Mexican Federal Elections

The Federal elections in Mexico will take place on July 1st, 2018. During said elections, Mexicans will vote for their President, 128 Senators and 500 members of the Lower Chamber. They will also elect Governors and members of the local congresses for Guanajuato, Veracruz, Tabasco, Yucatan, Chiapas, Jalisco, Puebla, Morelos and Mexico City.

And in Mexico City, not only are they going to elect the Governor but also the members of its legislature along with 16 mayors. The people who are elected as mayors will take the place of the heads of each of the former delegations in which the city was divided; this in accordance to the new Constitution for Mexico City, which was approved in 2017.

According to data provided by the Instituto Nacional Electoral (Federal Elections Institute – INE), the electoral authority in charge of organizing, monitoring and verifying the elections, over 87 million Mexicans are registered to vote. The INE also informs that the number of Mexicans who currently live outside of Mexico and who have a right to vote in these elections is roughly half a million. Nevertheless, only a little over 25,000 people have registered to vote.

The Presidential candidates are:

Andrés Manuel Lopez Obrador for the alliance between Movimiento de Regeneración Nacional (National Renovation Movement – MORENA), Partido Humanista Encuentro Social (National Meeting Party – PES) and the Partido del Trabajo (Workers Party – PT). This is the second time that Lopez Obrador, from the State of Tabasco, is running for President. Political commentators place him on the left, while others point to him being a populist candidate. In 2006 he lost to PAN candidate Felipe Calderon by only .56 percent. Many of his followers said there had been an electoral fraud, but a quick vote count confirmed the original results. Nevertheless, for a long time the PRD, which at the time was the political party that had supported Obrador as its Presidential candidate, and his followers continued to argue that they had won the election. This time around, Jose Antonio Meade will be the candidate for the alliance between the Partido Revolucionario Institucional (Institutional Revolutionary Party – PRI), Partido Nueva Alianza (New Alliance Party  – PANAL) and the Partido Verde Ecologista de México (Mexican Green Party – PVEM). Ricardo Anaya is leading the Alliance between the Partido Acción Nacional (National Action Party – PAN), Partido de la Revolución Democrática (Revolutionary Democratic Party – PRD), and Movimiento Ciudadano (Citizens Movement – MC).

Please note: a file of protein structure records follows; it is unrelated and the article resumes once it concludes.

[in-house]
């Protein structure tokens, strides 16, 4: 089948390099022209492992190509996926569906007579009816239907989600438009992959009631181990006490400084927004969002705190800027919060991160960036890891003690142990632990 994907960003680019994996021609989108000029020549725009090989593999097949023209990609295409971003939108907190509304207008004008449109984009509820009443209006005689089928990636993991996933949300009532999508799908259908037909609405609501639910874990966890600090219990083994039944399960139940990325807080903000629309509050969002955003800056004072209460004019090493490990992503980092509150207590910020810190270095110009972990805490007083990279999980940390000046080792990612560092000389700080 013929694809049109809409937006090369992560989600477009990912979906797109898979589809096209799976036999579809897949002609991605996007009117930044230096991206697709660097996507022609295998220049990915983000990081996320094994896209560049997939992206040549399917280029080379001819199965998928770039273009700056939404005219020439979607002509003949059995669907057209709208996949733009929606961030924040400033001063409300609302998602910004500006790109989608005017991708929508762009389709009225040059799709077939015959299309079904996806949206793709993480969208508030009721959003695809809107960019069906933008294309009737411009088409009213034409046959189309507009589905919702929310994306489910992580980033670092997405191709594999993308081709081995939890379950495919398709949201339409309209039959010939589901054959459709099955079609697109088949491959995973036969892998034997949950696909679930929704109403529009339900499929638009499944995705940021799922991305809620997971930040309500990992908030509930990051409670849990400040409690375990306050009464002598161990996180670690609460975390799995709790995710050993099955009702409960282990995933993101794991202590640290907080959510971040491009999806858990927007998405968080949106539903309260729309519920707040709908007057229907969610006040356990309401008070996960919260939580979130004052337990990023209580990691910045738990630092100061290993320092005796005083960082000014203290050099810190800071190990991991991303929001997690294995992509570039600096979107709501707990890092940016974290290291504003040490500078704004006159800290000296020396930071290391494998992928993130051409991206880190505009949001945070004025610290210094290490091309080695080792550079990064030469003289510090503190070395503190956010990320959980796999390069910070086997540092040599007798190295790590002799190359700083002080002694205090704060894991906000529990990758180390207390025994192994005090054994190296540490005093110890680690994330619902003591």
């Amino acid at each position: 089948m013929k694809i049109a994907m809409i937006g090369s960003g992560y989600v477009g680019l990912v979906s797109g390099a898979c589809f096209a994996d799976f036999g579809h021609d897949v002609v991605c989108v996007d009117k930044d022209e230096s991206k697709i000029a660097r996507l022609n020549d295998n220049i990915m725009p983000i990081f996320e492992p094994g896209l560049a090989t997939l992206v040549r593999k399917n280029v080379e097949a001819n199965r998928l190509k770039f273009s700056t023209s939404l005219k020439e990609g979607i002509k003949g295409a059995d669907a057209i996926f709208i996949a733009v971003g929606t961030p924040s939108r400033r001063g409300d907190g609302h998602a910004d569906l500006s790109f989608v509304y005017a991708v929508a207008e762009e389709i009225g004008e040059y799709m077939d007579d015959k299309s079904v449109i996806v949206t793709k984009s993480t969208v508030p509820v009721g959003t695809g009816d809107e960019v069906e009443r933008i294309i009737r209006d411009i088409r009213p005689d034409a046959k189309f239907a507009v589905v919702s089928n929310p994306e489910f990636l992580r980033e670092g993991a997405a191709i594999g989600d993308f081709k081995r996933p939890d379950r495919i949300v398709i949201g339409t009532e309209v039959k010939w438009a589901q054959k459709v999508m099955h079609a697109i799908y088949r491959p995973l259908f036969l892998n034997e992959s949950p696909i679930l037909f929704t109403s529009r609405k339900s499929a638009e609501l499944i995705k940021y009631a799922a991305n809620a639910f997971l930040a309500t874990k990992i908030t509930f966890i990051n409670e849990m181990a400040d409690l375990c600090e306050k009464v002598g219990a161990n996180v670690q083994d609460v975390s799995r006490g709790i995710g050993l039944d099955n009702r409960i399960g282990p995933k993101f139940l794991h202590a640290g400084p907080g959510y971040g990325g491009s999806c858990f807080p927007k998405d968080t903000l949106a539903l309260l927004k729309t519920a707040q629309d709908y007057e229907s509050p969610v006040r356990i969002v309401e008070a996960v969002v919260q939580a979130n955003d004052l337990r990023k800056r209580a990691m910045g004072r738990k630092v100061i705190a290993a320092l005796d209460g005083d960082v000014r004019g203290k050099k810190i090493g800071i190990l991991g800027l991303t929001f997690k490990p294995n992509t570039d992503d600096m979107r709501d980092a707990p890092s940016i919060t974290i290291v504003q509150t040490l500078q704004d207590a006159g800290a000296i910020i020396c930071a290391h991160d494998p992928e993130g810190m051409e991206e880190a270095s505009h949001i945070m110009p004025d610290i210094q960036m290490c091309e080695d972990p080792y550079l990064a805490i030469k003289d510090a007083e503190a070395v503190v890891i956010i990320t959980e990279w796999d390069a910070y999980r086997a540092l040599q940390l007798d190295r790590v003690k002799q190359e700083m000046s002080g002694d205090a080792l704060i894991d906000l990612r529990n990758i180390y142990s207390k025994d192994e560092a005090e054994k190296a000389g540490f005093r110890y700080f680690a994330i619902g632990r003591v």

Along with the aforementioned candidates, there are another 38 independent candidates in the run. Among the group, we must highlight Margarita Zavala and Jaime Rodriguez Calderon, known as “El Bronco,” who is the Governor of Nuevo Leon but is currently on leave to be able to run for President. Zavala is the wife of former President Calderon, and after being rejected by the PAN as their candidate, she decided to run as an independent. Another of the independent candidates is Pedro Kumamoto from Jalisco –also known as Kuma – who is only 28 years old, and who back in 2015 was elected into the local Congress in Jalisco on a campaign promoted almost entirely through social media.

But the independent candidate that definitely catches everyone’s attention MariChuy – this is the nickname for Maria de Jesus Patricio Martinez. She is the candidate of the Ejercito Zapatista de Liberacion Nacional (Zapatista Liberation Army  – EZLN) and of the Consejo Nacional Indígena (National Indigenous Council – CNI). MaryChuy is a Mexican native from Nahuatl de Tuxpan, Jalisco. MaryChuy has been a medicine woman, herbalist and a practitioner of natural medicine. She also versed in homeopathy and iridology. Back in 1992, she started a doctor’s office in traditional medicine and in 1997 she started a new one under the Unit for the Treatment of Indigenous Communities of the University of Guadalajara. There is also a school where Nahuatl is taught along with herbalism, and there is also a historical record of traditional medicine. MaryChuy is an activist, an advocate of the rigths of indigenous people, and a member of the EZLN.

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